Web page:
Eyelash extensions are a beauty treatment in which individual synthetic extensions are applied, lash by lash, to natural eyelashes. The procedure is becoming popular worldwide because they seem more natural and last longer than other types of false eyelashes. However, partly because a bonding agent (glue) containing organic substances is applied near the eyes, consultations with ophthalmologic clinics and the National Consumer Affairs Center of Japan have increased annually. In the present study, we investigated eye disorders due to eyelash extensions.
Ocular disorders were retrospectively investigated in 107 women (age 21–52 years) who visited ophthalmologic clinics in Japan with complaints of eye symptoms resulting from eyelash extensions between March 2007 and March 2010. The patients had no history of eye diseases. Of the patients 42 were 21 to 29 years of age, 44 were 30 to 39 years, 19 were 40 to 49 years, and 2 were 50 to 60 years. Three glues, the ingredients of which are not disclosed, were chemically analyzed for detection of more than 70 substances suspected to be ingredients.
The ocular disorders due to eyelash extensions included keratoconjunctivitis due to invasion of glue or removing agents in 64 patients, allergic blepharitis due to glues in 42 patients (4 of these patients developed both keratoconjunctivitis and allergic blepharitis), conjunctival erosion due to eyelid-fixing tapes in 3 patients, allergic blepharitis due to eyelid-fixing tapes in 1 patient, and subconjunctival hemorrhage due to compression during removal of extensions in 1 patient. In all 107 patients, the symptoms were resolved by adequate treatments with eye drops and/or ointments. Ingredient analysis detected formaldehyde in concentrations above the standard threshold level in all 3 glues. In addition, lead and benzoic acid were also detected; however, concentrations of these particular compounds were low and therefore unlikely to cause disorders in humans.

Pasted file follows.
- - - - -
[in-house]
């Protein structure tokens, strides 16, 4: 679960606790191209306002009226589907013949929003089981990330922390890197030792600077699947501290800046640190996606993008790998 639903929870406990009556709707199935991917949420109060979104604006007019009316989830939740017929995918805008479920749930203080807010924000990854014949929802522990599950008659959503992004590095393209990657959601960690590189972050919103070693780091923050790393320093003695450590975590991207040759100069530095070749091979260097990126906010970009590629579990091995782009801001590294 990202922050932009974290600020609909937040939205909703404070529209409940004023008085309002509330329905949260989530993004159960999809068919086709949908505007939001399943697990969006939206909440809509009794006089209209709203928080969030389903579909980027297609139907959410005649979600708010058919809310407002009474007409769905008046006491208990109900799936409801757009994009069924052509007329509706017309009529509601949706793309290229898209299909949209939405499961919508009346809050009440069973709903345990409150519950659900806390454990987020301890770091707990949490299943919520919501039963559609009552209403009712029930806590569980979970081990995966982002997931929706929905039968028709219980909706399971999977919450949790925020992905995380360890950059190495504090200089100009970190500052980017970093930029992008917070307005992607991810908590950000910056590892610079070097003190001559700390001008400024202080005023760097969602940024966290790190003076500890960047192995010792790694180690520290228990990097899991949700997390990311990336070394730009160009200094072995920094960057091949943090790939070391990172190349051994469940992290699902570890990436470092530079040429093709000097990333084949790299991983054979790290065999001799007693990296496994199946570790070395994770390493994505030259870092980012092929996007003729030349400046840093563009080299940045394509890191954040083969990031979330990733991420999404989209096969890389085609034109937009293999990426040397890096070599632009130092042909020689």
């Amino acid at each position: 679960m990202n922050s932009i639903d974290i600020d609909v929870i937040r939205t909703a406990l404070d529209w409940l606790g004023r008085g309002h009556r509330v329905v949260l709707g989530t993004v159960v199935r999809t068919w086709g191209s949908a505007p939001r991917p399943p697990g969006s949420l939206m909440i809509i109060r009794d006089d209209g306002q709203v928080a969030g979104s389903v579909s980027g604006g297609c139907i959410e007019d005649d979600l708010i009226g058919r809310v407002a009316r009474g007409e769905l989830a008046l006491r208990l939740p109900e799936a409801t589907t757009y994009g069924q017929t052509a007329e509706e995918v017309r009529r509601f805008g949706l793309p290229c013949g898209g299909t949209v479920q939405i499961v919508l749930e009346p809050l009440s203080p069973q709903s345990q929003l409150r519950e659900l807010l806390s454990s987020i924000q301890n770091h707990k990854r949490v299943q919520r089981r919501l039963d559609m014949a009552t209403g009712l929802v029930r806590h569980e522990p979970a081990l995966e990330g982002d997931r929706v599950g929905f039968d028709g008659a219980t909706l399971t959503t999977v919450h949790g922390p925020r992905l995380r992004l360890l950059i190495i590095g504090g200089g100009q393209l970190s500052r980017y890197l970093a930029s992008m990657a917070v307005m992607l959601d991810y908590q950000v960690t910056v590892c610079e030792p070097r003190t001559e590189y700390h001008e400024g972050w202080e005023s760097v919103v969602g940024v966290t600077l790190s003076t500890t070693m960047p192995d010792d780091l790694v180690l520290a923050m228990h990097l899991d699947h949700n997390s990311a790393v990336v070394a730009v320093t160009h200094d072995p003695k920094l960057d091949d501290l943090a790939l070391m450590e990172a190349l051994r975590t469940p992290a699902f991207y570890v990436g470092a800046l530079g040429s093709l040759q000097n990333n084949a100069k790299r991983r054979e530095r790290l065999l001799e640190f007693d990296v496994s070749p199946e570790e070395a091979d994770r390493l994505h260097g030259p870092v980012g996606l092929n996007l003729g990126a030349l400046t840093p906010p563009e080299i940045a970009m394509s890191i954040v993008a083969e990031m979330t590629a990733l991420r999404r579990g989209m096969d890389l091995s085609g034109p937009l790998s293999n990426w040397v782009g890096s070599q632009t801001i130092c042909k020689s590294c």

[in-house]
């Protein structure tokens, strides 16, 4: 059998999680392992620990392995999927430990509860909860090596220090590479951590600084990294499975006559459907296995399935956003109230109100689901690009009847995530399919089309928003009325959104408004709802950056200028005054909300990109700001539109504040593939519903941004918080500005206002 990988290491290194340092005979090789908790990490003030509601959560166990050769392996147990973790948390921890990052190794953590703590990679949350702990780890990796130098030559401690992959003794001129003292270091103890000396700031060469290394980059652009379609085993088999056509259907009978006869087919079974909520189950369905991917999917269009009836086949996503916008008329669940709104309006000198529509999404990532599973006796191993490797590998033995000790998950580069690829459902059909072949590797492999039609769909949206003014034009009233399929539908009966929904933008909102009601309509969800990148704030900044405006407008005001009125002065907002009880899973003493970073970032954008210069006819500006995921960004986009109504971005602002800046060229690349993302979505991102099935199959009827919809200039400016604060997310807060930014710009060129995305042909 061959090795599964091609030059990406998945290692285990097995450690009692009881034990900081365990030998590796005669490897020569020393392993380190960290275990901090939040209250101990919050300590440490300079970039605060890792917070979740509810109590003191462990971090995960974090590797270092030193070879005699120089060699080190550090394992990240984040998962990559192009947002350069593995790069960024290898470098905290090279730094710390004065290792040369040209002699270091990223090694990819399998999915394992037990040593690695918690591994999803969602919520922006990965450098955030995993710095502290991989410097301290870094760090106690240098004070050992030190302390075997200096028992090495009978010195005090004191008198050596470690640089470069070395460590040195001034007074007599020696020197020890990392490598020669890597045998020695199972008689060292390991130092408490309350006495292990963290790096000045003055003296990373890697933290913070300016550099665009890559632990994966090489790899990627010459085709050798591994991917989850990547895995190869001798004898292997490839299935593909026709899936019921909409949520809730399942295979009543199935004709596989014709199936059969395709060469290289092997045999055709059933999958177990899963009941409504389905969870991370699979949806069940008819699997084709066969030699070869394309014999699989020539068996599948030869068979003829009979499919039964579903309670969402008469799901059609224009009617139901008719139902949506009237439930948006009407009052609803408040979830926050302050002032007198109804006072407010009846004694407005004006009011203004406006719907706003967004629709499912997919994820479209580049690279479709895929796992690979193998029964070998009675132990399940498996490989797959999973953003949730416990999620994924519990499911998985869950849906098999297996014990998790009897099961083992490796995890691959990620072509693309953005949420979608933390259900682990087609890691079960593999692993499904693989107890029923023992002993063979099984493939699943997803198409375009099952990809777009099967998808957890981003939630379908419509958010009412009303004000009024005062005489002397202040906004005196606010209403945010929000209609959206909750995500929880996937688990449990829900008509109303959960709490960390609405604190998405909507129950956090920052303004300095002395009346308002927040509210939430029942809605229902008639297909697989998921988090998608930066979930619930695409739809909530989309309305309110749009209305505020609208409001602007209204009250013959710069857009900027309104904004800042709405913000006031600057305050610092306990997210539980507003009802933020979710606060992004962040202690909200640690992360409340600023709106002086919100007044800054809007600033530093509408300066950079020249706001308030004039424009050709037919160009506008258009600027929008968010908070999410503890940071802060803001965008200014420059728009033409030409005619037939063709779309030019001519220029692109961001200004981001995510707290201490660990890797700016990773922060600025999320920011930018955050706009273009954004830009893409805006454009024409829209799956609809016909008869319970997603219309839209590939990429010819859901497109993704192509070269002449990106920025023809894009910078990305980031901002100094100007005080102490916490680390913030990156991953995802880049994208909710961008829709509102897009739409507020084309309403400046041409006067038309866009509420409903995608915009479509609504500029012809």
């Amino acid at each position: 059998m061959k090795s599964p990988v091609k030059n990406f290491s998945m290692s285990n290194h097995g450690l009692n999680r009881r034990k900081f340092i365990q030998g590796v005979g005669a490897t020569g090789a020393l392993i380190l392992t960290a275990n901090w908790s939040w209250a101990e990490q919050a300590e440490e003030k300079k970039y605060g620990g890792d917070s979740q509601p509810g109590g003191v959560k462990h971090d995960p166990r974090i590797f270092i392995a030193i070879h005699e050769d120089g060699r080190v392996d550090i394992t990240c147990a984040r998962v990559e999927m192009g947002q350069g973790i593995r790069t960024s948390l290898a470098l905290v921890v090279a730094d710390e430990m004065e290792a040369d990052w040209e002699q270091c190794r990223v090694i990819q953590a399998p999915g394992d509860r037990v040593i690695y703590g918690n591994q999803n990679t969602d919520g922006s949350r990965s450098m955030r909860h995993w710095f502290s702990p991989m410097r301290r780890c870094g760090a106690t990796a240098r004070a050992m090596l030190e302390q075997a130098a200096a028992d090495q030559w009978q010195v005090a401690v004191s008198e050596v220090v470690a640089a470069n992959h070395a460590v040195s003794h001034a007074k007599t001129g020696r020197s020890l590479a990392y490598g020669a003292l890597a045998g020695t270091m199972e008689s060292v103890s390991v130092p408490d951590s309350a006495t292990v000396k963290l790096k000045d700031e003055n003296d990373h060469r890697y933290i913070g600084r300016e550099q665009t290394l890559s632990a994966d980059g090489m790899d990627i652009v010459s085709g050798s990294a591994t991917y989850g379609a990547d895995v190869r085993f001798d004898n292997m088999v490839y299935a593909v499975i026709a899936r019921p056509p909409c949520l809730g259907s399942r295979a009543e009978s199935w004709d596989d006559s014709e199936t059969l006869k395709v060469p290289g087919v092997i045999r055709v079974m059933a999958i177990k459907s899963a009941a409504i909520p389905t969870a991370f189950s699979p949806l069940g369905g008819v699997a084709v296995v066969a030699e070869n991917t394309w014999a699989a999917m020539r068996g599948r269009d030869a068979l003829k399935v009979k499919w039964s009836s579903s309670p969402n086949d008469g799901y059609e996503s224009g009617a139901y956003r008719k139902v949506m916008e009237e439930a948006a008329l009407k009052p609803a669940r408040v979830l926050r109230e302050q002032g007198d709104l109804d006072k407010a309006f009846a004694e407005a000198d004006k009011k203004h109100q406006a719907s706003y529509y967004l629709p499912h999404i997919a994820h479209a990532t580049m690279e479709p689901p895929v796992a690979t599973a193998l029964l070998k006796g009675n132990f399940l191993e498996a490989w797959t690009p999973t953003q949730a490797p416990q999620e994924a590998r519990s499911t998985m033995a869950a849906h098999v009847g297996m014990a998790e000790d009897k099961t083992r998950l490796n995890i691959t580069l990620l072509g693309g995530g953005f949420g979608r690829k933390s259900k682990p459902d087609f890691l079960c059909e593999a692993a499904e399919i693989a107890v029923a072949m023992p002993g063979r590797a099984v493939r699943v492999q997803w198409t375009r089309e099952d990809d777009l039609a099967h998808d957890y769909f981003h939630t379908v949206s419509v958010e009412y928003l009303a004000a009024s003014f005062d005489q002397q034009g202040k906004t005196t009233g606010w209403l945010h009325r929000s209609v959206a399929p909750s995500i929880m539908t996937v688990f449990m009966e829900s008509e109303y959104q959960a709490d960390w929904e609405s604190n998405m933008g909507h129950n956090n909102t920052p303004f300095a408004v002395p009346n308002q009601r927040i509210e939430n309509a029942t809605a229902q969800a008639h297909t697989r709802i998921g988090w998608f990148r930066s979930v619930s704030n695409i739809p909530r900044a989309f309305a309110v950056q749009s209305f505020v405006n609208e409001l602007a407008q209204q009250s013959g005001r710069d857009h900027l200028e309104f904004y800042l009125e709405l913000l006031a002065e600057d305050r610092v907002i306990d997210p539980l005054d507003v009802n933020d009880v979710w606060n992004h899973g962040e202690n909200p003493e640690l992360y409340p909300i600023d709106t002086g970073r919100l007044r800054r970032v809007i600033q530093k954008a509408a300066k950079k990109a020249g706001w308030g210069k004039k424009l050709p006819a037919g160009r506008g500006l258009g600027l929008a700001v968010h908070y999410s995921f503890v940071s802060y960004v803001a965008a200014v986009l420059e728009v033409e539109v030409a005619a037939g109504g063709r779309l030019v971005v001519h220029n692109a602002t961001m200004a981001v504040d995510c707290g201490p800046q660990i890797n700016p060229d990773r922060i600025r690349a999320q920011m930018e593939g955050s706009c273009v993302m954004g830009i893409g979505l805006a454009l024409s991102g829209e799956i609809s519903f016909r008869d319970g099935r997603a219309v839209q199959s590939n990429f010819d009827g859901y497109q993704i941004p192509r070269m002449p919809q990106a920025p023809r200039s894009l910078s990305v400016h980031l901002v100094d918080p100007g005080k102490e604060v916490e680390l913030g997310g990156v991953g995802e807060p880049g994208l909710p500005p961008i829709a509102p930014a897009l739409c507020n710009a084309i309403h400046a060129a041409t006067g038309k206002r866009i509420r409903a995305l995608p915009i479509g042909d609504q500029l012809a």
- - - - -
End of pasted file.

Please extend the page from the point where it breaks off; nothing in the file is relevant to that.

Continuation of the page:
Eyelash extension procedures may cause ocular disorders, such as keratoconjunctivitis and allergic blepharitis; indeed, all glues for eyelash extensions analyzed in the present study contained formaldehyde, which can cause keratoconjunctivitis. From the viewpoint of hygienics, it is necessary to disinfect devices, provide handling instructions for organic solvents, improve glue ingredients, and improve the ophthalmologic knowledge of the practitioners.
From the *Department of Ophthalmology, The University of Tokyo, Graduate School of Medicine, Tokyo, Japan; †Department of Social Medicine, Toho University School of Medicine, Tokyo, Japan; and ‡Eikokai Medical Foundation, Nakameguro Eye Hospital, Tokyo, Japan.
Received for publication July 22, 2010; revision received March 4, 2011; accepted April 10, 2011.
The authors state that they have no financial or conflicts of interests to disclose.
Reprints: Yuki Amano, 7-3-1 Hongo, Bunkyo-ku, Tokyo 113-8655, Japan (e-mail: email@example.com).